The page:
Introduction: Classroom Pencil Protection Machine

About: Educator, designer, maker of things


As a teacher, one problem I face every day is losing my pencils. Now pencils don't just disappear, they walk away in the hands of my middle school students. I know this may not seem like a big deal to you and that's because it's really not. But none the less it is a problem I have decided to solve in the most complicated way possible.

This instructable will walk you through how to combine 3D printing, laser cutting, vinyl cutting, printed circuit board milling, wiring, soldering, programming, Arduino, and more to develop an incredibly complex solution to a very minor problem. I created a device that senses when a pencil is taken and automates a sign to flip up. This concept could work for any tool, workshop, organization, or basic security. Through this instructable I will overview how to use Arduino, sensors, and servos with some CNC machines and free software!

Step 1: The Problem

Missing pencils is a problem that many teachers face and they solve it in a variety of ways. A few common solutions are:

  1. Buying 500 pencils a year
  2. Write student names on the board
  3. Taking a shoe as collateral
  4. Obnoxiously decorating pencils
  5. Buying golf pencils

Unfortunately none of these solutions worked for me. Instead, I wanted to create a device that would notify me when a pencil was missing. This notification had to be autonomous and obvious. It couldn't be something that I could miss, nor could it rely on me to input information. I also wanted this device to demonstrate the things that we are learning in our classes. As a technology, engineering, and design teacher, I wanted this device to demonstrate how 3D printers, lasers, mills, graphic design, programming, and electronics all work together to develop a product through the engineering design process.

Step 2: Supplies, Materials, and Tools

My main goal for this project, in addition to protecting my pencils, was to incorporate as many machines and things that we do in class as possible. My students have a good understanding of how the individual machines work, what they make, and so on. However, they often struggle to envision how they can be integrated together to develop a product or system like in industry. I used the following machines to make this device:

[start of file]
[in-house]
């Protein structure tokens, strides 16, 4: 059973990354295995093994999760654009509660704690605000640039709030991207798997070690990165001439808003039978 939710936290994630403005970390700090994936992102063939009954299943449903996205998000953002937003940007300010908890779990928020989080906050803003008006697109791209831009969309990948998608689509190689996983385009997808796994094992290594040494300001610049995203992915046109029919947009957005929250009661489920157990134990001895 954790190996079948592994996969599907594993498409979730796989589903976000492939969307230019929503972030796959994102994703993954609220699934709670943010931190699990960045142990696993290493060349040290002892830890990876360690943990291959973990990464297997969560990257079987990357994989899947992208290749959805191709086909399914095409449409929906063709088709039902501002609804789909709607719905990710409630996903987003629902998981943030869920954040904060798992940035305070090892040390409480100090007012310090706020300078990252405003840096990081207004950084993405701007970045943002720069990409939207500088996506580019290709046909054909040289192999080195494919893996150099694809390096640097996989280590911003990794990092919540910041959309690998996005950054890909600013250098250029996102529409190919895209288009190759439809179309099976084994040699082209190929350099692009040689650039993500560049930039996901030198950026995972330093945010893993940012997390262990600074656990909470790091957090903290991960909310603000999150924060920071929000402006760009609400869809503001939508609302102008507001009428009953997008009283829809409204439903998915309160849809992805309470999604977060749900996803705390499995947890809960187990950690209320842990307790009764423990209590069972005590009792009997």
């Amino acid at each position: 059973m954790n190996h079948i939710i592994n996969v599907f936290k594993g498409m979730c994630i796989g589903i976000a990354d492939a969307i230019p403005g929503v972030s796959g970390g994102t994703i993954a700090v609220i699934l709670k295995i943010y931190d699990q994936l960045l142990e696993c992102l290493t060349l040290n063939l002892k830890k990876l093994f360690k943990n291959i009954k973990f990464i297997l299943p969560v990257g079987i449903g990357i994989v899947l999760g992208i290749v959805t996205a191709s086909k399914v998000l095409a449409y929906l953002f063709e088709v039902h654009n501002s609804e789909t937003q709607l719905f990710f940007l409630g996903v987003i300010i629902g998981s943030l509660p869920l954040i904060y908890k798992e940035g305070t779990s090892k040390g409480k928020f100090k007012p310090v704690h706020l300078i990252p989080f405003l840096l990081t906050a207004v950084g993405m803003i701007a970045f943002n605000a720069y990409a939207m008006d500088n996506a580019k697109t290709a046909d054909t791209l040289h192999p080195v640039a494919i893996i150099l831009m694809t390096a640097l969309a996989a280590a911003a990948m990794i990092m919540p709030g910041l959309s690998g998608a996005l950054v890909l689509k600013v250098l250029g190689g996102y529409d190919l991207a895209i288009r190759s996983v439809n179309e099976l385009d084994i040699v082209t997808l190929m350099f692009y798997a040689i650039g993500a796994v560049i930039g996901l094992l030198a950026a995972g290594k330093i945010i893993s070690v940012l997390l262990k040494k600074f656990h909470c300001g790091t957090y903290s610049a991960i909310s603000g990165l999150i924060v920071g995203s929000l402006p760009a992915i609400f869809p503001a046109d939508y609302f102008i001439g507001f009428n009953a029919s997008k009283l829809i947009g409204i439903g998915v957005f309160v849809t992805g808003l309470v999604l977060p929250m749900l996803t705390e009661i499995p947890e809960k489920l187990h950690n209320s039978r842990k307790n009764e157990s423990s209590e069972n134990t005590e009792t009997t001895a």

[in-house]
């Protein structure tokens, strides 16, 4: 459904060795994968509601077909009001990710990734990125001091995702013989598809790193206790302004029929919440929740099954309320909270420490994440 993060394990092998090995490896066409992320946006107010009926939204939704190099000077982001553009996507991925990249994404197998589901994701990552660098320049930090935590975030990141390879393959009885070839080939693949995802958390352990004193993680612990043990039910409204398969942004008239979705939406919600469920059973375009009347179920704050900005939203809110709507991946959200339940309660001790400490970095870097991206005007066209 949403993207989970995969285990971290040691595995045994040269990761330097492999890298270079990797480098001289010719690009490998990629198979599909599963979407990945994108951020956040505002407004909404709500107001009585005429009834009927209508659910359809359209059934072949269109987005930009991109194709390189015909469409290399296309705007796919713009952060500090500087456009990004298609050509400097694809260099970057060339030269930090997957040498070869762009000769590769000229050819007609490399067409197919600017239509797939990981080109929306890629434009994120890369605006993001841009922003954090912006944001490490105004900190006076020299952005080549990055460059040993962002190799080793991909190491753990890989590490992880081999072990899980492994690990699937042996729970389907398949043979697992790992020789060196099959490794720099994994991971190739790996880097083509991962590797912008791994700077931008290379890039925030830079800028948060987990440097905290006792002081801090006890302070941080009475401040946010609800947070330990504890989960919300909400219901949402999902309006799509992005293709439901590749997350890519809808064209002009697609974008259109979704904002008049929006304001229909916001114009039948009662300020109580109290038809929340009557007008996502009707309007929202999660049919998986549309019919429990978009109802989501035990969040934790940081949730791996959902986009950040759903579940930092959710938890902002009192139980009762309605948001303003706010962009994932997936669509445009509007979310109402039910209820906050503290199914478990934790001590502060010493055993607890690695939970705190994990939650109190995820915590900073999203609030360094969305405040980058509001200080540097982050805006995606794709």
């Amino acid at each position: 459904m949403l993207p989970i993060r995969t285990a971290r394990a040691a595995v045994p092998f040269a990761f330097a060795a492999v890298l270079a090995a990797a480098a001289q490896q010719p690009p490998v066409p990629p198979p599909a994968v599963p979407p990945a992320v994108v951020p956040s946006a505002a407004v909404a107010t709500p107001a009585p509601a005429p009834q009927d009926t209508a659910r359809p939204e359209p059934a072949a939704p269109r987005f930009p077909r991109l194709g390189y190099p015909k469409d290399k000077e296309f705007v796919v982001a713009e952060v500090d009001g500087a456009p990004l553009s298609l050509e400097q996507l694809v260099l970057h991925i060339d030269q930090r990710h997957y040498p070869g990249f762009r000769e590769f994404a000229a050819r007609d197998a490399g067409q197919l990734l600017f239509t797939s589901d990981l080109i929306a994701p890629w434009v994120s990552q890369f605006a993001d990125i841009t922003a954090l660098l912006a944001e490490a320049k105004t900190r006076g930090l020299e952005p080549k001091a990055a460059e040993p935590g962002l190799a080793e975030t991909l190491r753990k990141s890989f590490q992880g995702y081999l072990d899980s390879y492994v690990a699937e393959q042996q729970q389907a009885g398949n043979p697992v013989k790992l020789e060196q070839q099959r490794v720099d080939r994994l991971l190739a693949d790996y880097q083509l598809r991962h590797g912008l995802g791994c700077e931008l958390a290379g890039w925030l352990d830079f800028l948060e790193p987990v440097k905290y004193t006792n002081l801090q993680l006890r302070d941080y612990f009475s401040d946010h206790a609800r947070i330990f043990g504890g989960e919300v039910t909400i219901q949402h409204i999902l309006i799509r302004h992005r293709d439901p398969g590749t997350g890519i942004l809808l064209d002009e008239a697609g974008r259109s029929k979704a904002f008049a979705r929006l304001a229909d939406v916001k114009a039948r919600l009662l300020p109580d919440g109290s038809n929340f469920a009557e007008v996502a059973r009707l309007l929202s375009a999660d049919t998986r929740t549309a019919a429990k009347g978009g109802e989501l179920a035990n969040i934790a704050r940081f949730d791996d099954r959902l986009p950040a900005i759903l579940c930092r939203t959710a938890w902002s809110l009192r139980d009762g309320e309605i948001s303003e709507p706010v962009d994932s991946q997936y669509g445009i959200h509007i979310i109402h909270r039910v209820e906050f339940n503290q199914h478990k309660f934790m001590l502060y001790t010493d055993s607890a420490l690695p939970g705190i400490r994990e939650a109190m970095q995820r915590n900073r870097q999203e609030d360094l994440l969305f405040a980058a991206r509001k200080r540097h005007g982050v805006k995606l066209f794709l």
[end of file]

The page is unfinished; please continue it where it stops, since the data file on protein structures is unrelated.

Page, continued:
In addition to these machines, I used a variety of processing equipment and hand tools such as a drill, soldering iron, bandsaw, and so on. For supplies and materials, I used the following for the final product:

Step 3: The Enclosure

This enclosure combines multiple prototyping machines together. The main box of the enclosure is laser cut out of acrylic and held together using 3D printed corner brackets. It was important that students could see the various components used in this project. To achieve this, I added a clear window to allow for the circuit board and wiring to be visible. I also 3D printed the part of enclosure that held the pencils and light sensors.

For the laser cut part of the enclosure, I designed a box using Adobe Illustrator. You could also use Corel Draw or Gravit designer, or any other vector design program as an alternative. I used Gravit with my middle school students rather than Illustrator because it is simpler, free, and Chromebook compatible. See more about raster and vector design software as well as a bunch of tutorial videos I made in my other instructable here. I cut multiple test boxes out of foam core and plywood to ensure size and fit before making the final box out of acrylic and wasting expensive materials. I have a Universal CO2 laser engraver in my classroom that I used for this project. I personally prefer Universal over other laser engraver brands because of its simplicity, quality, and durability. The software that comes with all Universal is so simple and customizable. I was able to make my own custom material library for my students to choose from specific to my classroom. I can also print right from Illustrator or Gravit without needing to do any additional conversions or steps.